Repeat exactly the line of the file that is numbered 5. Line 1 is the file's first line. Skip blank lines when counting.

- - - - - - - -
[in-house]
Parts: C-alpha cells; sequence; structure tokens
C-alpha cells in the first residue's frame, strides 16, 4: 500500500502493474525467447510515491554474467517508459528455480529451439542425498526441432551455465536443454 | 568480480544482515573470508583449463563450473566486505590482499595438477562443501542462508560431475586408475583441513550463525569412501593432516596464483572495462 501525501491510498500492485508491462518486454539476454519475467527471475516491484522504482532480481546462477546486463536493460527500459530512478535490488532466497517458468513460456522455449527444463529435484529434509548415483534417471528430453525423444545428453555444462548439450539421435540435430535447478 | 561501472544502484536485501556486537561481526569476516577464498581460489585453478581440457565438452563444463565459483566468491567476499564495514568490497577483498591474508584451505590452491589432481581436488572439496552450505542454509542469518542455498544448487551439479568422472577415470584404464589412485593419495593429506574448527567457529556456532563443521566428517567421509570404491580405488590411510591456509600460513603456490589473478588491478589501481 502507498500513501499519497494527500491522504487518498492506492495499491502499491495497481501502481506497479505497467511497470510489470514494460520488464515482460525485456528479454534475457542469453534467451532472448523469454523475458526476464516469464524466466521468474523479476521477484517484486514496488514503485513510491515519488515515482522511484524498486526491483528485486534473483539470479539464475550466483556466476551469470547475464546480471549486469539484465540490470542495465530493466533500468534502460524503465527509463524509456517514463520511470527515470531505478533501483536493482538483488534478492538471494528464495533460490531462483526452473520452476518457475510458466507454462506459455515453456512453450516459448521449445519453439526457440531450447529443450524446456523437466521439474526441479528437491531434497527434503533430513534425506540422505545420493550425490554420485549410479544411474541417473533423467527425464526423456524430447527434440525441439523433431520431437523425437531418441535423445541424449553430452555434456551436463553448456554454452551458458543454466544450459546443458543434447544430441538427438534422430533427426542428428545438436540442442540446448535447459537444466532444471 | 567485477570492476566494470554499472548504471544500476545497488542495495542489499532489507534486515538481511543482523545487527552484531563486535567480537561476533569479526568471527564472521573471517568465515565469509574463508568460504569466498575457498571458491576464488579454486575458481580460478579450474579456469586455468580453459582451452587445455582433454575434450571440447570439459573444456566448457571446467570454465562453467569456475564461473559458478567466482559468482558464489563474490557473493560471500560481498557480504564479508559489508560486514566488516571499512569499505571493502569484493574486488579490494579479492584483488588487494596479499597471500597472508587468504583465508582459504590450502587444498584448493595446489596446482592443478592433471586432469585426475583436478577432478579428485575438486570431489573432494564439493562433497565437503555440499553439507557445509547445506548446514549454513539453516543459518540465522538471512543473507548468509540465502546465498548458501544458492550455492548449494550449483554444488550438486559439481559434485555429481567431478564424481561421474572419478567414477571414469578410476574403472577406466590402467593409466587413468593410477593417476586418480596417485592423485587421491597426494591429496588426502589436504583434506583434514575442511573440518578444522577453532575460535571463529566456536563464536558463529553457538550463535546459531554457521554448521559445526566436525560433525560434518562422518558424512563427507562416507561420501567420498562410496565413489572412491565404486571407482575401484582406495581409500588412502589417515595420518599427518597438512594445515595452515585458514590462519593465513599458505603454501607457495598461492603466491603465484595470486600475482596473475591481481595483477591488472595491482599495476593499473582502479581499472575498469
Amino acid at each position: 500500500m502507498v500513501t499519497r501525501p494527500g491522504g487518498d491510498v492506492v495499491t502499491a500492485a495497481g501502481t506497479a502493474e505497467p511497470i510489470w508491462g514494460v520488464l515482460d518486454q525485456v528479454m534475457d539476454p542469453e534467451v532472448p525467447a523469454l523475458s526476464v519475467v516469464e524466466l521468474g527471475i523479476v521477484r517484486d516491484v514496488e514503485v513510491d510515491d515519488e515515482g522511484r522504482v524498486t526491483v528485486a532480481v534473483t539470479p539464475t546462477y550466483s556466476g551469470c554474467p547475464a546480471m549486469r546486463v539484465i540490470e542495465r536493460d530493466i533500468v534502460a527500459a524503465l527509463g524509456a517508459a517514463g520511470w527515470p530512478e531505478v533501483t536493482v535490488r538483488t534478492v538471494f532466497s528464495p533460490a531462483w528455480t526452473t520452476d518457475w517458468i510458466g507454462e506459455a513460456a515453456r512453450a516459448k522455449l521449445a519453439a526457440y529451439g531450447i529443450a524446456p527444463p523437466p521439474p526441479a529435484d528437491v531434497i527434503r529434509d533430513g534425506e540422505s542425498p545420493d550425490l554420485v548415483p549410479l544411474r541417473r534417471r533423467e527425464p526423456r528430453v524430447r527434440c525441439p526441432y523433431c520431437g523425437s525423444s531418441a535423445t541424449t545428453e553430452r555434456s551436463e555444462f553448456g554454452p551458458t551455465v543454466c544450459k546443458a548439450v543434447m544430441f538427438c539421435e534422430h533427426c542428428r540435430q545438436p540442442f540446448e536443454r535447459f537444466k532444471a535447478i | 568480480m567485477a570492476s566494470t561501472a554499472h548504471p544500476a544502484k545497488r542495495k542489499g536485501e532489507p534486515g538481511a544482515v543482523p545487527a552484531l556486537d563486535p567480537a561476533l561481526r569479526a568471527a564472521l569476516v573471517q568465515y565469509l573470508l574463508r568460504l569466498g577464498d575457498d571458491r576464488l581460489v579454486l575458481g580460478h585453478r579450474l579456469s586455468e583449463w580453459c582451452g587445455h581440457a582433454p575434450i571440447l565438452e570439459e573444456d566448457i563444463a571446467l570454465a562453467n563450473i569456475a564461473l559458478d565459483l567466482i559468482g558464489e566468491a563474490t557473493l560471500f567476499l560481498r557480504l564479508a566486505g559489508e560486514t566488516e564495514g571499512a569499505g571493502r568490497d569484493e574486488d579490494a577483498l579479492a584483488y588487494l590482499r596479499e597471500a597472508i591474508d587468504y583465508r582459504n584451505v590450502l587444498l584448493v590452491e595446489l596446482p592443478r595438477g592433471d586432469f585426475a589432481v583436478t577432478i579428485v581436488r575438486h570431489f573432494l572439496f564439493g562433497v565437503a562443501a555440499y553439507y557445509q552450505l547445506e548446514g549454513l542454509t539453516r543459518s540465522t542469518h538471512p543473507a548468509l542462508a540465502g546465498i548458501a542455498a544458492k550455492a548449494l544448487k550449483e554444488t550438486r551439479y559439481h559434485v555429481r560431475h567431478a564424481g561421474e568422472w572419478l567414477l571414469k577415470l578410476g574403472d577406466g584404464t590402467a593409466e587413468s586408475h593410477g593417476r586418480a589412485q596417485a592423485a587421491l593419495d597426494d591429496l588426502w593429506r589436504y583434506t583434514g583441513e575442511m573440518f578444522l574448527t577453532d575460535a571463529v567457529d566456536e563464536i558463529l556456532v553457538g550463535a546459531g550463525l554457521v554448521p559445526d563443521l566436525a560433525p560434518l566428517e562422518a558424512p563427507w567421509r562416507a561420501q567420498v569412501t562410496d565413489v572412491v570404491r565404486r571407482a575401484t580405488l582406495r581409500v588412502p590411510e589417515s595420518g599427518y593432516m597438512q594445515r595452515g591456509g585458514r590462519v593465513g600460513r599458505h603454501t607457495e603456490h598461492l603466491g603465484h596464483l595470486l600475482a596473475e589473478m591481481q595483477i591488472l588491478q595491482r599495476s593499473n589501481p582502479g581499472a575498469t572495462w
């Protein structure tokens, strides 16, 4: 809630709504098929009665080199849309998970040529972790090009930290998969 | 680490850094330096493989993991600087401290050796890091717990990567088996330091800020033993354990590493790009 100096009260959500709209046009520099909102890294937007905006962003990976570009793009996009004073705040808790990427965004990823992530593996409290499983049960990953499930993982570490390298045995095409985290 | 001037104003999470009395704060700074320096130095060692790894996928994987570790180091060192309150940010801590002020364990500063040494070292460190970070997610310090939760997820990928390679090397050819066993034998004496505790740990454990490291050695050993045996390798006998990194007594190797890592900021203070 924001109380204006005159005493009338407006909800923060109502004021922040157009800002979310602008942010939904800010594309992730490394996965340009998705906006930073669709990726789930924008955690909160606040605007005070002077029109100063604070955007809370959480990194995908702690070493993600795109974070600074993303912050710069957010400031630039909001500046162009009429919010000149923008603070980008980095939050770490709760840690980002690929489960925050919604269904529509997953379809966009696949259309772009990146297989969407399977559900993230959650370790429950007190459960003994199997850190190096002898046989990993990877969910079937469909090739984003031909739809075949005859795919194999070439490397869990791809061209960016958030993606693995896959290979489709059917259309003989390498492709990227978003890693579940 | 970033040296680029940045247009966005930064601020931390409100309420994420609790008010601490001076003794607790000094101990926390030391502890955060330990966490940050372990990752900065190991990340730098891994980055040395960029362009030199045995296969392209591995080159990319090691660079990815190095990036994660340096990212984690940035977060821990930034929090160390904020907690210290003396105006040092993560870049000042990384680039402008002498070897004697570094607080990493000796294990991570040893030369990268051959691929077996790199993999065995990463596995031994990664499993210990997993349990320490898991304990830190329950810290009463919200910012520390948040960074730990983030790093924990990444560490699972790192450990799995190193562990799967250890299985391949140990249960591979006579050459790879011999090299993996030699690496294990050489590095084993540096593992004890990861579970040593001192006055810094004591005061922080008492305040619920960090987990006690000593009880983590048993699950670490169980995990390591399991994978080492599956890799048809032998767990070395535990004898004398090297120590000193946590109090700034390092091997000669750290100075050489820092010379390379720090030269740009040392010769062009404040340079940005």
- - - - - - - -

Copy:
């Protein structure tokens, strides 16, 4: 809630709504098929009665080199849309998970040529972790090009930290998969 | 680490850094330096493989993991600087401290050796890091717990990567088996330091800020033993354990590493790009 100096009260959500709209046009520099909102890294937007905006962003990976570009793009996009004073705040808790990427965004990823992530593996409290499983049960990953499930993982570490390298045995095409985290 | 001037104003999470009395704060700074320096130095060692790894996928994987570790180091060192309150940010801590002020364990500063040494070292460190970070997610310090939760997820990928390679090397050819066993034998004496505790740990454990490291050695050993045996390798006998990194007594190797890592900021203070 924001109380204006005159005493009338407006909800923060109502004021922040157009800002979310602008942010939904800010594309992730490394996965340009998705906006930073669709990726789930924008955690909160606040605007005070002077029109100063604070955007809370959480990194995908702690070493993600795109974070600074993303912050710069957010400031630039909001500046162009009429919010000149923008603070980008980095939050770490709760840690980002690929489960925050919604269904529509997953379809966009696949259309772009990146297989969407399977559900993230959650370790429950007190459960003994199997850190190096002898046989990993990877969910079937469909090739984003031909739809075949005859795919194999070439490397869990791809061209960016958030993606693995896959290979489709059917259309003989390498492709990227978003890693579940 | 970033040296680029940045247009966005930064601020931390409100309420994420609790008010601490001076003794607790000094101990926390030391502890955060330990966490940050372990990752900065190991990340730098891994980055040395960029362009030199045995296969392209591995080159990319090691660079990815190095990036994660340096990212984690940035977060821990930034929090160390904020907690210290003396105006040092993560870049000042990384680039402008002498070897004697570094607080990493000796294990991570040893030369990268051959691929077996790199993999065995990463596995031994990664499993210990997993349990320490898991304990830190329950810290009463919200910012520390948040960074730990983030790093924990990444560490699972790192450990799995190193562990799967250890299985391949140990249960591979006579050459790879011999090299993996030699690496294990050489590095084993540096593992004890990861579970040593001192006055810094004591005061922080008492305040619920960090987990006690000593009880983590048993699950670490169980995990390591399991994978080492599956890799048809032998767990070395535990004898004398090297120590000193946590109090700034390092091997000669750290100075050489820092010379390379720090030269740009040392010769062009404040340079940005």